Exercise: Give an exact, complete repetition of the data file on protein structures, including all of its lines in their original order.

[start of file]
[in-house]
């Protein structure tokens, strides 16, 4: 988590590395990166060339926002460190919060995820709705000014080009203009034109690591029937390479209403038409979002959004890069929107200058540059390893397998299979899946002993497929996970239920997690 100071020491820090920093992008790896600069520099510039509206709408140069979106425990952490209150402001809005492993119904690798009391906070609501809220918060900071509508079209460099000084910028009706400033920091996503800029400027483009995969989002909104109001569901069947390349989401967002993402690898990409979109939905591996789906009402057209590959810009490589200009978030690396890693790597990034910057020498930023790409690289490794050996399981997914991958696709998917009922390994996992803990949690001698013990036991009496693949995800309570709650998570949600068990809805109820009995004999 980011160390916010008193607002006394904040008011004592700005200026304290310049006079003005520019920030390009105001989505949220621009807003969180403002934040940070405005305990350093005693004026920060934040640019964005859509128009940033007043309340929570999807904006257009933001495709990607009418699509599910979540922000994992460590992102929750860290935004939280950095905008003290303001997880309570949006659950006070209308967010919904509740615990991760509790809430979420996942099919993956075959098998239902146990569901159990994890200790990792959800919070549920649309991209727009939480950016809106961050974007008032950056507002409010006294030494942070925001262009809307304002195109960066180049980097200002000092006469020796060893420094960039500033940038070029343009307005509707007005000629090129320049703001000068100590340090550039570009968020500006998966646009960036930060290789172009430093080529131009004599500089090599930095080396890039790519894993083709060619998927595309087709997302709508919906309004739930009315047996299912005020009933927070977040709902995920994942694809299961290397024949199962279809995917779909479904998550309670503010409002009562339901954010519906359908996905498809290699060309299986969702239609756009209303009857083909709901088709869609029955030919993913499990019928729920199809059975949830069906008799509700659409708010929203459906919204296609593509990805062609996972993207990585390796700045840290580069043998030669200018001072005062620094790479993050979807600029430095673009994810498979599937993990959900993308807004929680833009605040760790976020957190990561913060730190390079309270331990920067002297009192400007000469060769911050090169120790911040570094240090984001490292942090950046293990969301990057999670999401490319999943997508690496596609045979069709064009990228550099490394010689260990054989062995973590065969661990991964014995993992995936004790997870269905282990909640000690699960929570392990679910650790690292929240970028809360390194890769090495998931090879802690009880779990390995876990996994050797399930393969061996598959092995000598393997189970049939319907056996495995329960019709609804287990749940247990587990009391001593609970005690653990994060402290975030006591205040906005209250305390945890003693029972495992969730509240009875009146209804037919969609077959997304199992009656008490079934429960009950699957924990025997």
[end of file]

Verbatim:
[in-house]
């Protein structure tokens, strides 16, 4: 988590590395990166060339926002460190919060995820709705000014080009203009034109690591029937390479209403038409979002959004890069929107200058540059390893397998299979899946002993497929996970239920997690 100071020491820090920093992008790896600069520099510039509206709408140069979106425990952490209150402001809005492993119904690798009391906070609501809220918060900071509508079209460099000084910028009706400033920091996503800029400027483009995969989002909104109001569901069947390349989401967002993402690898990409979109939905591996789906009402057209590959810009490589200009978030690396890693790597990034910057020498930023790409690289490794050996399981997914991958696709998917009922390994996992803990949690001698013990036991009496693949995800309570709650998570949600068990809805109820009995004999 980011160390916010008193607002006394904040008011004592700005200026304290310049006079003005520019920030390009105001989505949220621009807003969180403002934040940070405005305990350093005693004026920060934040640019964005859509128009940033007043309340929570999807904006257009933001495709990607009418699509599910979540922000994992460590992102929750860290935004939280950095905008003290303001997880309570949006659950006070209308967010919904509740615990991760509790809430979420996942099919993956075959098998239902146990569901159990994890200790990792959800919070549920649309991209727009939480950016809106961050974007008032950056507002409010006294030494942070925001262009809307304002195109960066180049980097200002000092006469020796060893420094960039500033940038070029343009307005509707007005000629090129320049703001000068100590340090550039570009968020500006998966646009960036930060290789172009430093080529131009004599500089090599930095080396890039790519894993083709060619998927595309087709997302709508919906309004739930009315047996299912005020009933927070977040709902995920994942694809299961290397024949199962279809995917779909479904998550309670503010409002009562339901954010519906359908996905498809290699060309299986969702239609756009209303009857083909709901088709869609029955030919993913499990019928729920199809059975949830069906008799509700659409708010929203459906919204296609593509990805062609996972993207990585390796700045840290580069043998030669200018001072005062620094790479993050979807600029430095673009994810498979599937993990959900993308807004929680833009605040760790976020957190990561913060730190390079309270331990920067002297009192400007000469060769911050090169120790911040570094240090984001490292942090950046293990969301990057999670999401490319999943997508690496596609045979069709064009990228550099490394010689260990054989062995973590065969661990991964014995993992995936004790997870269905282990909640000690699960929570392990679910650790690292929240970028809360390194890769090495998931090879802690009880779990390995876990996994050797399930393969061996598959092995000598393997189970049939319907056996495995329960019709609804287990749940247990587990009391001593609970005690653990994060402290975030006591205040906005209250305390945890003693029972495992969730509240009875009146209804037919969609077959997304199992009656008490079934429960009950699957924990025997």